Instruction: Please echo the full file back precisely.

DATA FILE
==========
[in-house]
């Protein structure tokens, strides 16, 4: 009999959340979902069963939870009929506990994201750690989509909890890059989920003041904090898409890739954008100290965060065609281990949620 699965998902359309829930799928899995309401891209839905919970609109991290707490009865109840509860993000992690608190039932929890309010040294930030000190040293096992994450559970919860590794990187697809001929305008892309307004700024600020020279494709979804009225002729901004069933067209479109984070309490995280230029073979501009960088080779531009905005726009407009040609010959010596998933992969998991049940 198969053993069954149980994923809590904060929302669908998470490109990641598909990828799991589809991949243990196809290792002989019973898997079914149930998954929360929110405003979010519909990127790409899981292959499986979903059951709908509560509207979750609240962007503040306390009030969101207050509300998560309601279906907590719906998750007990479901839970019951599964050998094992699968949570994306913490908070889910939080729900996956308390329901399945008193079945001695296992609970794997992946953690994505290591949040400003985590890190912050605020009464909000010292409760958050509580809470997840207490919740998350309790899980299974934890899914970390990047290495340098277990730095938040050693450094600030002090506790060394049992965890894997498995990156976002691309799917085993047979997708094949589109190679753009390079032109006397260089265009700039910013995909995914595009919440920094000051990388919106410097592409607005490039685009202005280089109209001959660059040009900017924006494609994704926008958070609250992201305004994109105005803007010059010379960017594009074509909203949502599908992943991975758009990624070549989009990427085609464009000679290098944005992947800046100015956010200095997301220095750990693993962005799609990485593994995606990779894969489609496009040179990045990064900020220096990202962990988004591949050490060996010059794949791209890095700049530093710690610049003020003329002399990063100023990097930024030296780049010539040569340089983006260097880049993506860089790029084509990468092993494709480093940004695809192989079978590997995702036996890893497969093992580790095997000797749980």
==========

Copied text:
[in-house]
């Protein structure tokens, strides 16, 4: 009999959340979902069963939870009929506990994201750690989509909890890059989920003041904090898409890739954008100290965060065609281990949620 699965998902359309829930799928899995309401891209839905919970609109991290707490009865109840509860993000992690608190039932929890309010040294930030000190040293096992994450559970919860590794990187697809001929305008892309307004700024600020020279494709979804009225002729901004069933067209479109984070309490995280230029073979501009960088080779531009905005726009407009040609010959010596998933992969998991049940 198969053993069954149980994923809590904060929302669908998470490109990641598909990828799991589809991949243990196809290792002989019973898997079914149930998954929360929110405003979010519909990127790409899981292959499986979903059951709908509560509207979750609240962007503040306390009030969101207050509300998560309601279906907590719906998750007990479901839970019951599964050998094992699968949570994306913490908070889910939080729900996956308390329901399945008193079945001695296992609970794997992946953690994505290591949040400003985590890190912050605020009464909000010292409760958050509580809470997840207490919740998350309790899980299974934890899914970390990047290495340098277990730095938040050693450094600030002090506790060394049992965890894997498995990156976002691309799917085993047979997708094949589109190679753009390079032109006397260089265009700039910013995909995914595009919440920094000051990388919106410097592409607005490039685009202005280089109209001959660059040009900017924006494609994704926008958070609250992201305004994109105005803007010059010379960017594009074509909203949502599908992943991975758009990624070549989009990427085609464009000679290098944005992947800046100015956010200095997301220095750990693993962005799609990485593994995606990779894969489609496009040179990045990064900020220096990202962990988004591949050490060996010059794949791209890095700049530093710690610049003020003329002399990063100023990097930024030296780049010539040569340089983006260097880049993506860089790029084509990468092993494709480093940004695809192989079978590997995702036996890893497969093992580790095997000797749980």